Parents of children killed in city grenade attack forgive suspects
July 16, 2014 00:00 By Kwanhathai Malakan
4 alleged culprits apologise to family; police seek others involved
The parents of two children killed in the M79 grenade attack on an anti-government rally in the Ratchadamri area in February said yesterday that they forgave the four suspects prostrating in front of them.
Thaweechai Wichakam, 39, tearfully apologised for what he had done and said he would atone for the crime in prison.
After succeeding in apprehending Thaweechai, Sunthorn Pheepuannok, 49, Somsri Marit, 40, and Chatchawal Prabbamrung, 45, police are now hunting for three more elusive suspects – Suksan Lomwong, 32, Kannika Wongtua, 38, and Wichien Sukpirom, 33.
The four apprehended men were accused of helping in the attack near Big C Ratchadamri that killed six-year-old Patcharakorn Yos-ubon, her four-year-old brother Korawich and her 59-year-old aunt Tipapan Suwanmanee. Some 20 people were wounded.
Thayakorn Yos-ubon and his wife Noppawan attended the police press conference held to present the four suspects to the media.
Thanking General Prayuth Chan-ocha, chief of the National Council for Peace and Order, and the police, Thayakorn said he thought the investigation would never be accelerated and get the perpetrators punished.
“Every time I drive past the shopping mall, I’m almost moved to tears and feel very sad about what happened.
“My family is grief-stricken from the great loss of our two children,” he said.
Authorities should urgently provide remedial assistance to those affected by the political unrest including his family, he said.
Pol General Watcharapol Prasarnrajkit, acting National Police chief, said the four men were caught with three pickup trucks, an M79 grenade launcher, 25 M79 grenades, an M16 assault rifle plus 70 bullets, a rifle and about 10 hand grenades.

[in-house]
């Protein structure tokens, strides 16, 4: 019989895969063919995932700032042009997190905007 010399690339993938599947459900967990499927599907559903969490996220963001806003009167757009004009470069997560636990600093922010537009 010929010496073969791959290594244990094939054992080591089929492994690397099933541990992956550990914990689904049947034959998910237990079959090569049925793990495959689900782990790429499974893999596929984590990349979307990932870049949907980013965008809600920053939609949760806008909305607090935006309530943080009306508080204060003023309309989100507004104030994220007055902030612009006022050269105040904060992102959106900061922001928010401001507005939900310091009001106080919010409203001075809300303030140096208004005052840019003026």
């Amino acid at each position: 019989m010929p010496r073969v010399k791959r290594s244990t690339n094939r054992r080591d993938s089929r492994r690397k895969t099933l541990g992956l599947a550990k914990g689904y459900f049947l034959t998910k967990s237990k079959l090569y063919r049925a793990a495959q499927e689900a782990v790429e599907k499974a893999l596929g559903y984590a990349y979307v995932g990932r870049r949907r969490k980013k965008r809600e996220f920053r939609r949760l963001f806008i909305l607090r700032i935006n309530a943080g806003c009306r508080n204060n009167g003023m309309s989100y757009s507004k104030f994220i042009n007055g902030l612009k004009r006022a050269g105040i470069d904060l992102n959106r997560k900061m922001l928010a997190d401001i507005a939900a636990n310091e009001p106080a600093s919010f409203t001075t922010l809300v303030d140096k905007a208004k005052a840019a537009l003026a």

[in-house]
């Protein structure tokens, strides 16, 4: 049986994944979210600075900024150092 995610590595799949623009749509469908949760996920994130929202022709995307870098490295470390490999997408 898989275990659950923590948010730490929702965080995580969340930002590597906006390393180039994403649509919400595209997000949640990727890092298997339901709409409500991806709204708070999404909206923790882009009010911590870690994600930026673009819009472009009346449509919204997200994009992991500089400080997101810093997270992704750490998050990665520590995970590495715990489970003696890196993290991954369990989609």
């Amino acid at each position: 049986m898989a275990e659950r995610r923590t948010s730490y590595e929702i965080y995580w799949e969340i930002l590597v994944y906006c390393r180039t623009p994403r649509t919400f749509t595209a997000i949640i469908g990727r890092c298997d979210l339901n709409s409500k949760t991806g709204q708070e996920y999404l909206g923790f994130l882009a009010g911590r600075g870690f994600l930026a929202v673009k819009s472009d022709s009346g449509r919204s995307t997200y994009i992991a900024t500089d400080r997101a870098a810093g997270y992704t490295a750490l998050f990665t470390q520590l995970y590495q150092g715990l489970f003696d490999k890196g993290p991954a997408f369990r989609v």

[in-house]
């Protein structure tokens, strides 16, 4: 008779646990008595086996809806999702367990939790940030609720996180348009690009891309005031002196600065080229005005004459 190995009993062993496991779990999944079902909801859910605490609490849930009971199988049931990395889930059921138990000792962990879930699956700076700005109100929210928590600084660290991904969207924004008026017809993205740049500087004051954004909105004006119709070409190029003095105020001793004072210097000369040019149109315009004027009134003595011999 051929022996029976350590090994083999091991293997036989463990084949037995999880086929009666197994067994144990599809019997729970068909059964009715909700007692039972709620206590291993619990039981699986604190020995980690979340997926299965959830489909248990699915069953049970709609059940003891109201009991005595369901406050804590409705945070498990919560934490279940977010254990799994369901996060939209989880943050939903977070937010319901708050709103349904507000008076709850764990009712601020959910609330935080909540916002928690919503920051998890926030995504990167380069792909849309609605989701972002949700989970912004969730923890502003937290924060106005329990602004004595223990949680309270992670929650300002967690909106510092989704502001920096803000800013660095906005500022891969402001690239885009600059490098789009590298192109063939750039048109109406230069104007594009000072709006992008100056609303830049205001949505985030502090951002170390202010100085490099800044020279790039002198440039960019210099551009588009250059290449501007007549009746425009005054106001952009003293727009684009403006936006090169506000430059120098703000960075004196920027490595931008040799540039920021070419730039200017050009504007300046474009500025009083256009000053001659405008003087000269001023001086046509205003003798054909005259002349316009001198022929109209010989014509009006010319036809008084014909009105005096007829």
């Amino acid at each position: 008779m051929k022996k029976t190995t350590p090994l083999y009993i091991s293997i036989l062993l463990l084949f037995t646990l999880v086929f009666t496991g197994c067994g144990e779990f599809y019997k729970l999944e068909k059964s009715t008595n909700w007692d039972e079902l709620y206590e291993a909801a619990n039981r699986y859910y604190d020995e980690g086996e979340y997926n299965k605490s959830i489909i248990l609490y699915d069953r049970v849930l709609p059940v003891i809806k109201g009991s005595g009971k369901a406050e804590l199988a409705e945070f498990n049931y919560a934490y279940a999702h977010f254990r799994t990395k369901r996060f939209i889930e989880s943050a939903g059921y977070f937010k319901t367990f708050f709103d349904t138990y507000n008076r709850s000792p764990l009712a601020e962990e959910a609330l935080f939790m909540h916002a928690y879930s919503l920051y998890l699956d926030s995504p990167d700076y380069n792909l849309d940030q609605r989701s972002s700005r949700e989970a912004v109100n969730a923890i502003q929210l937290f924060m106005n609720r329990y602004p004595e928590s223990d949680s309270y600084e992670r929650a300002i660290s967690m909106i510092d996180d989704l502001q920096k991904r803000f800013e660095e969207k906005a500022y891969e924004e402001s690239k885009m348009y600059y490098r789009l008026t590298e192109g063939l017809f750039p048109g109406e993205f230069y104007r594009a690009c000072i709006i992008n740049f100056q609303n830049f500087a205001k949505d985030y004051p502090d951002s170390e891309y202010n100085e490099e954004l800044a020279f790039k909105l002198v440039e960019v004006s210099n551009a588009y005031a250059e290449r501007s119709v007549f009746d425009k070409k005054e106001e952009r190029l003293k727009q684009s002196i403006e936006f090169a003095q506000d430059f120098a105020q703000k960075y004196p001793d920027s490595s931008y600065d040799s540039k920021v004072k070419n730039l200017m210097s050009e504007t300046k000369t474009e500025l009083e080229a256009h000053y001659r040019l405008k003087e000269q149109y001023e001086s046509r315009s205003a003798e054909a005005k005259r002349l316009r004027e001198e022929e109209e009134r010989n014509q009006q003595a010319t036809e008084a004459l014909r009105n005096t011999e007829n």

His deputy Pol General Somyot Poompanmoung said the four men confessed to firing the grenade launcher from a pickup that was crossing the Pratunam overpass.
Somyot declined to provide details on who did what or where the weapons came from, saying police were still searching for accomplices, who might be more than the police had issued warrants for.
Watcharapol’s adviser, Pol General Jaramporn Suramanee, said the suspects’ testimonies were in line with forensic findings that the grenades were shot from the overpass 300 metres away from the target, and that they were aimed at the middle of the road but hit the footpath instead, because of the speed of the moving vehicle.
The suspects will be charged with conspiring to commit murder, conspiring to commit attempted murder, conspiring to cause explosions that harm others and damage property, possessing and using explosives illegally, possessing guns and bullets without a permit, carrying guns and explosives in public without a permit, firing weapons in public, and violating the Internal Security Act by carrying weapons in public.